Thursday, October 16, 2008

Indulgence & Its Discontents

(A Hyperbolic Note-to-Self)

I am dissatisfied, disappointed, and disenchanted.

Everything, everywhere, falls short of my personal ideals.

Even the precious influences that, together, have formed my standards of perfection, are ultimately insufficient.

Some environments, experiences, and objects seem promising, but these all inevitably suffer from some deficiency, either blatant or subtle, that renders the desired resonance incomplete.

This inextricable discontentment is my greatest inspiration.

When I am inspired, whether by the presence, the absence, or the negation of delight, my discontentment is all the more profound; it is then that I must subjugate all within my power to the law of my will.

Every source of dissatisfaction, disappointment, or disenchantment is another challenge to my imagination, another demand from the depths of my ego that I create the joy that I seek.

My creations will eventually disappoint me as well, prompting new visions to suit the volatile cravings that herald my evolution.

Sunday, October 5, 2008

The Infinite Possibilities & Their Limits

It is sometimes stated that “anything is possible.” That very theory is but a possibility. It makes more sense to say that “there are infinite possibilities.” A model of this concept would be a spherical die representative of all the possibilities in our universe. Each side of the die represents a state of macrocosmic existence. Note that even the slightest change anywhere in the universe has changed the entire definition of reality. Excessive as this may seem, we can only define reality according to our current perception of it. What we perceive is not necessarily what is real. Again, this should not be a primary focus, as it is not important. What we perceive is what we have to work with; therefore, it should be what we consider real and reliable. Anything else is speculation, mentioned here only to illustrate the immensity of this metaphorical Darkness.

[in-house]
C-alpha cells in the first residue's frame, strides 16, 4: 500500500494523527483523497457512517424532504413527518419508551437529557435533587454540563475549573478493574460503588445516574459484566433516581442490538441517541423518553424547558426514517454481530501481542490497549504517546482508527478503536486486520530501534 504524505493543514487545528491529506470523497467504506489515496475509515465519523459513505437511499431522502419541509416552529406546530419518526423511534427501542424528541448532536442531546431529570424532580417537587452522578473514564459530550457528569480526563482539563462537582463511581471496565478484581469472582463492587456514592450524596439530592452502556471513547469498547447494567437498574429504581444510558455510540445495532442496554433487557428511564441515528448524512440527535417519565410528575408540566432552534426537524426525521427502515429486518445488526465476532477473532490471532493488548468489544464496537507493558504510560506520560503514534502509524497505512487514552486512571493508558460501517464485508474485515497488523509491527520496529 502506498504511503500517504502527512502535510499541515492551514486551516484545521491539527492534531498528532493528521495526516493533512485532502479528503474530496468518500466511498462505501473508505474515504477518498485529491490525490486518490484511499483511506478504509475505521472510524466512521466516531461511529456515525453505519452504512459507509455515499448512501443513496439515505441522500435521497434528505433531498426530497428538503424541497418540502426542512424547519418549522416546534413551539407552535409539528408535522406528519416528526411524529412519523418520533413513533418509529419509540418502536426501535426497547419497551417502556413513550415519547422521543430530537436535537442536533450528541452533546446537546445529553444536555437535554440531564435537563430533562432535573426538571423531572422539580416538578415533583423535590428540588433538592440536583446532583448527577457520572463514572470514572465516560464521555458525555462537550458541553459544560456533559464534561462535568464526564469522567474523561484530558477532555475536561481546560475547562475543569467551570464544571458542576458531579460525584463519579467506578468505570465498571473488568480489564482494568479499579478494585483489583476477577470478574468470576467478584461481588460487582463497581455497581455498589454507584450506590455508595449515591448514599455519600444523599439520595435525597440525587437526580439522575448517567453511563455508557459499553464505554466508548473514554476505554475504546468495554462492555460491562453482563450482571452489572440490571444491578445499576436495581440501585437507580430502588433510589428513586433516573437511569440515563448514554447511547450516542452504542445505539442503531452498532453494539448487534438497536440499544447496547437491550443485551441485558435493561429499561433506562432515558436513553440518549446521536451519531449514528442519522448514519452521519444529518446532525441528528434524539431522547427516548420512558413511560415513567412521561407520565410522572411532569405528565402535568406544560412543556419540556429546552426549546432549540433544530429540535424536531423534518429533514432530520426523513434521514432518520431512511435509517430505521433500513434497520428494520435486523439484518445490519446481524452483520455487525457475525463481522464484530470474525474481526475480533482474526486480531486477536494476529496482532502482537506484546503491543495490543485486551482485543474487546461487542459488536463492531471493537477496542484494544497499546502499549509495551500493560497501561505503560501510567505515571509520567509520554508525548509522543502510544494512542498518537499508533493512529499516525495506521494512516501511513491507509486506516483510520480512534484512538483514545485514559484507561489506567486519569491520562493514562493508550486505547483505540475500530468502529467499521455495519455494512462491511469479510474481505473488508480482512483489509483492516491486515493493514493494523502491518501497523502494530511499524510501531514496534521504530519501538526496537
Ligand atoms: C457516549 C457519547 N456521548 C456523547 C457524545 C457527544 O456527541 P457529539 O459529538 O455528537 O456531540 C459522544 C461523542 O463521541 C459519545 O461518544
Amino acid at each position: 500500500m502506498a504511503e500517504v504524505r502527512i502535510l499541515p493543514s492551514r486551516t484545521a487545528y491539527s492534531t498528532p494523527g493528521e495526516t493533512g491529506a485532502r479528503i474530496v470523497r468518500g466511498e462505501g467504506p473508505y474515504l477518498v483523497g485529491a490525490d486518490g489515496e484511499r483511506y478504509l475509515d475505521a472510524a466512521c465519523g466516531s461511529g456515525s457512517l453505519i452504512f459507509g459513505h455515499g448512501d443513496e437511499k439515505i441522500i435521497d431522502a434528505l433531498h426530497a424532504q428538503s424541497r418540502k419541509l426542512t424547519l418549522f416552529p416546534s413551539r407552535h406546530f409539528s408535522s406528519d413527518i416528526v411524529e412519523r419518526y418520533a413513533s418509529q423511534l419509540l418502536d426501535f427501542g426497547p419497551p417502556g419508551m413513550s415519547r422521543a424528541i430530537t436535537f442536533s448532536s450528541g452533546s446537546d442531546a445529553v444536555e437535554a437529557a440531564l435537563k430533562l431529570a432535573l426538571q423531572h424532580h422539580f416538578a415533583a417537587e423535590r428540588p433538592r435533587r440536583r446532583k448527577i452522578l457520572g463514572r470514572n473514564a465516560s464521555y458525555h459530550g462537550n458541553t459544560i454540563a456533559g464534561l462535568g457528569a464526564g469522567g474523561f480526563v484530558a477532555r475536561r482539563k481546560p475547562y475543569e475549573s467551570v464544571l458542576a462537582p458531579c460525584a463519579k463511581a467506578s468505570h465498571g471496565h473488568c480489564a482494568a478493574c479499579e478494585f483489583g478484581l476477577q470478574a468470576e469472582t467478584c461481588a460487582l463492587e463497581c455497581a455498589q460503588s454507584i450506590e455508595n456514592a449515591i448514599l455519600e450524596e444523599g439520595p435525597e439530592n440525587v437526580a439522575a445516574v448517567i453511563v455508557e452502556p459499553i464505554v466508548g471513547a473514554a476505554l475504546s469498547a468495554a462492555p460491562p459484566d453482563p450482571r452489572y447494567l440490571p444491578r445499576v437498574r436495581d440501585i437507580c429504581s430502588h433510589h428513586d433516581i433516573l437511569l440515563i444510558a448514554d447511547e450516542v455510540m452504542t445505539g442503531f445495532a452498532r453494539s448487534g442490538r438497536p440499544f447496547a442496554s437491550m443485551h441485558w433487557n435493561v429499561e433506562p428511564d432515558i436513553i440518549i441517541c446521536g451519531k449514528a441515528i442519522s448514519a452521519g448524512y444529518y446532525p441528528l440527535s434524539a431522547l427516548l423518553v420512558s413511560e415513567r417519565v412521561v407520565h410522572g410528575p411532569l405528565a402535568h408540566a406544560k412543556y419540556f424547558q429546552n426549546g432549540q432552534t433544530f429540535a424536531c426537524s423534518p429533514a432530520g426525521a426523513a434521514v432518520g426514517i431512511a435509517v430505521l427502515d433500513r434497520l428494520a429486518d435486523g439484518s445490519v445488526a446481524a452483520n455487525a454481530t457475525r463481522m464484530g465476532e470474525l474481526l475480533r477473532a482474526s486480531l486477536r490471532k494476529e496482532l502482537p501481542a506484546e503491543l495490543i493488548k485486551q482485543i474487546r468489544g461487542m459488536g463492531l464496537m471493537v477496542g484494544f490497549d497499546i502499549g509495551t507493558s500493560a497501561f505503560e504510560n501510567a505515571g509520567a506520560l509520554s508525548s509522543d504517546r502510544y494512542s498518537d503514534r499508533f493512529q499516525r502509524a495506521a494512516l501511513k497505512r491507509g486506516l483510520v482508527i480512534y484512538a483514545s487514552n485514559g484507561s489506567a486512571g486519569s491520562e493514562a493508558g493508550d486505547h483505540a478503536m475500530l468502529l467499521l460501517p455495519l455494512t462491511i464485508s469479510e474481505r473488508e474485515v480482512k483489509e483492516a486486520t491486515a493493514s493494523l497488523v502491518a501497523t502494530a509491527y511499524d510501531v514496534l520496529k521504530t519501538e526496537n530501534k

Dice are normally six-sided, and thus provide only six possibilities each. As a metaphor, such a die would represent a strict set of potential circumstances. A die that can represent all the possible states of our universe would have to illustrate the statement: “There are infinite possibilities.” It would also show how this could be true without absolutely anything being possible.

This die is spherical; the sphere has infinite sides. Each side represents a possibility, so there are infinite possibilities shown in this model. At the same time, the sphere is a finite object - it has limits. It doesn’t need to be infinitely large in order to have infinite sides. Just as a sphere has countless sides, yet is a finite thing, there can be a limit to what can occur in our universe as well as an infinite number of possible occurrences.

To illustrate the infinite possibilities that actually do manifest, one need look no further than the movement of everyday objects. The movement of a finger as it types, as well as the keys as they are pressed down and released, involves infinite perceptible realities. As soon as the finger is moved at all to touch the key, it has been in an infinite number of positions relative to everything else in the universe. At the same time, everything but the finger is in a different position relative to the finger as it moves. There are also plenty of things moving besides the aforementioned. People and dogs are walking, snow is falling on mountain peaks, stars are exploding, and so on. Every little movement involves countless positions, most of them indistinguishable from one another. There is no exact point in this universe that can be located or defined, as it is infinitely small and would not exist without the presence of an infinitude of other exact points in the universe.